Tijdschrift voor gerontologie en geriatrie vol:35 issue:4 pages:153-156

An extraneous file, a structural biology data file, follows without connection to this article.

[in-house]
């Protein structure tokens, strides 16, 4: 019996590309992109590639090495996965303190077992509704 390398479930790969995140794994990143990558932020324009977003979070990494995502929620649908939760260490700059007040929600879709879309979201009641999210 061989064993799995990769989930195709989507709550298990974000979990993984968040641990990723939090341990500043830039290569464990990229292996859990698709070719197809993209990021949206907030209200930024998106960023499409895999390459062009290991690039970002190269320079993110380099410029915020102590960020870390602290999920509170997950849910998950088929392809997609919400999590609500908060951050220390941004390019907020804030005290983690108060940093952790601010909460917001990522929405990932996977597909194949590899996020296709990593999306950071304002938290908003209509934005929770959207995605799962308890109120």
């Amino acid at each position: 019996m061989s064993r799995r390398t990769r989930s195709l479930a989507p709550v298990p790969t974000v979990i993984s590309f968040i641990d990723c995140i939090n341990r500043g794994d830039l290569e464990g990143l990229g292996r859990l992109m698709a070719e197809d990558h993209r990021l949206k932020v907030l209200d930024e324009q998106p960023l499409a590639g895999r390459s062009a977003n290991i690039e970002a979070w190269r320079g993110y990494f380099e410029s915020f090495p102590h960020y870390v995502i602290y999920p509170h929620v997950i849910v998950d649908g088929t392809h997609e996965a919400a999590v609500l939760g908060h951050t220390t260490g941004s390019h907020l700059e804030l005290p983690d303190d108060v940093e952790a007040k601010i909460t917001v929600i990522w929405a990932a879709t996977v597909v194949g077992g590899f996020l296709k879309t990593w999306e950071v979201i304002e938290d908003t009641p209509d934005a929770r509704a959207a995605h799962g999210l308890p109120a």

This study was designed to determine whether significant differences in saturation levels existed among patients with aspiration and patients without and wether pulse oximetry can reliably detect aspiration in patients with dysphagia. We also examined the effects of gender and disease (neurologic versus non neurologic) on saturation levels. We studied 38 patients. They all underwent a videofluoroscopic study of swallowing (VFSS). Twenty patients aspirated on videofluoroscopic study of swallowing: ten patients were solid aspirators, ten patients were liquid aspirators. In each group (liquid aspirators, solid aspirators or non aspirators) we found no significant difference in saturation levels. We found however a significant difference in saturation levels between each group before, during and after videofluoroscopic study of swallowing. Both gender and disease had an effect on saturation levels. We conclude that pulse oximetry can not serve as a screening tool for detection of aspiration as saturation levels are dependent on many factors. Therefore one can not reliably predict aspiration with a single saturation screening.